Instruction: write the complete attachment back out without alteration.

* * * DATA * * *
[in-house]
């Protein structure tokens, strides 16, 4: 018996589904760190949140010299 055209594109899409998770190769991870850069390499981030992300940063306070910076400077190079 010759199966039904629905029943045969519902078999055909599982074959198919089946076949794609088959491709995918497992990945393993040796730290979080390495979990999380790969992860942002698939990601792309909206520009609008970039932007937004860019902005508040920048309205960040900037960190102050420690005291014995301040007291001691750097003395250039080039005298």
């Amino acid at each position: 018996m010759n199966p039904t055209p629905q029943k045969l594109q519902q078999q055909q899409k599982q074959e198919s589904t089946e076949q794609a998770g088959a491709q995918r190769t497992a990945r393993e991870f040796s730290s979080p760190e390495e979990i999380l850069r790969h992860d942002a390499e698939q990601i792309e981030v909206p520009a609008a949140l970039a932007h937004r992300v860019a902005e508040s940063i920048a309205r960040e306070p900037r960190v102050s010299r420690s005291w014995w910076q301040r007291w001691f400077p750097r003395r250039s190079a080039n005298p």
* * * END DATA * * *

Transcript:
[in-house]
């Protein structure tokens, strides 16, 4: 018996589904760190949140010299 055209594109899409998770190769991870850069390499981030992300940063306070910076400077190079 010759199966039904629905029943045969519902078999055909599982074959198919089946076949794609088959491709995918497992990945393993040796730290979080390495979990999380790969992860942002698939990601792309909206520009609008970039932007937004860019902005508040920048309205960040900037960190102050420690005291014995301040007291001691750097003395250039080039005298």
């Amino acid at each position: 018996m010759n199966p039904t055209p629905q029943k045969l594109q519902q078999q055909q899409k599982q074959e198919s589904t089946e076949q794609a998770g088959a491709q995918r190769t497992a990945r393993e991870f040796s730290s979080p760190e390495e979990i999380l850069r790969h992860d942002a390499e698939q990601i792309e981030v909206p520009a609008a949140l970039a932007h937004r992300v860019a902005e508040s940063i920048a309205r960040e306070p900037r960190v102050s010299r420690s005291w014995w910076q301040r007291w001691f400077p750097r003395r250039s190079a080039n005298p």